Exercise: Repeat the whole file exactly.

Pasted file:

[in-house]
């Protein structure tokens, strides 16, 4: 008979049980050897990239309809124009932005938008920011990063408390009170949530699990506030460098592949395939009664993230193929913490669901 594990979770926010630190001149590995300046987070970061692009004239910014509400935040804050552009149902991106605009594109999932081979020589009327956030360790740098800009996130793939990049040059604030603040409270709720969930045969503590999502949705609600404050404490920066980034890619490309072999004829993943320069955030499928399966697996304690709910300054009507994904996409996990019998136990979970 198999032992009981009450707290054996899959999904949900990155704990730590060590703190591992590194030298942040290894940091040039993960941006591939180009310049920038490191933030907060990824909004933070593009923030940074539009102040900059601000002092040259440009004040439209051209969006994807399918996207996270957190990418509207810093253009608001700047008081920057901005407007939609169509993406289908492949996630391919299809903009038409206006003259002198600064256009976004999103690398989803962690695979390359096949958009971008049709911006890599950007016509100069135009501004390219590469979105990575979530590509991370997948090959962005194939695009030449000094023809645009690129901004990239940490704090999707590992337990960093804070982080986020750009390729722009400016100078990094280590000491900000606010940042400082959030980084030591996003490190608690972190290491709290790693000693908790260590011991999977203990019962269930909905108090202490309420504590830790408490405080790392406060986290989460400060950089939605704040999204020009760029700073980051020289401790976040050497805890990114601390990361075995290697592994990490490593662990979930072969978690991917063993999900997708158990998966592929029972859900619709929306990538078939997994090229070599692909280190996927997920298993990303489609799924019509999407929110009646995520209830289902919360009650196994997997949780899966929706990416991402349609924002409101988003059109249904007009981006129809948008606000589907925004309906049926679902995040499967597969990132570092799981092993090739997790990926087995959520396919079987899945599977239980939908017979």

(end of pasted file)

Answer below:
[in-house]
């Protein structure tokens, strides 16, 4: 008979049980050897990239309809124009932005938008920011990063408390009170949530699990506030460098592949395939009664993230193929913490669901 594990979770926010630190001149590995300046987070970061692009004239910014509400935040804050552009149902991106605009594109999932081979020589009327956030360790740098800009996130793939990049040059604030603040409270709720969930045969503590999502949705609600404050404490920066980034890619490309072999004829993943320069955030499928399966697996304690709910300054009507994904996409996990019998136990979970 198999032992009981009450707290054996899959999904949900990155704990730590060590703190591992590194030298942040290894940091040039993960941006591939180009310049920038490191933030907060990824909004933070593009923030940074539009102040900059601000002092040259440009004040439209051209969006994807399918996207996270957190990418509207810093253009608001700047008081920057901005407007939609169509993406289908492949996630391919299809903009038409206006003259002198600064256009976004999103690398989803962690695979390359096949958009971008049709911006890599950007016509100069135009501004390219590469979105990575979530590509991370997948090959962005194939695009030449000094023809645009690129901004990239940490704090999707590992337990960093804070982080986020750009390729722009400016100078990094280590000491900000606010940042400082959030980084030591996003490190608690972190290491709290790693000693908790260590011991999977203990019962269930909905108090202490309420504590830790408490405080790392406060986290989460400060950089939605704040999204020009760029700073980051020289401790976040050497805890990114601390990361075995290697592994990490490593662990979930072969978690991917063993999900997708158990998966592929029972859900619709929306990538078939997994090229070599692909280190996927997920298993990303489609799924019509999407929110009646995520209830289902919360009650196994997997949780899966929706990416991402349609924002409101988003059109249904007009981006129809948008606000589907925004309906049926679902995040499967597969990132570092799981092993090739997790990926087995959520396919079987899945599977239980939908017979």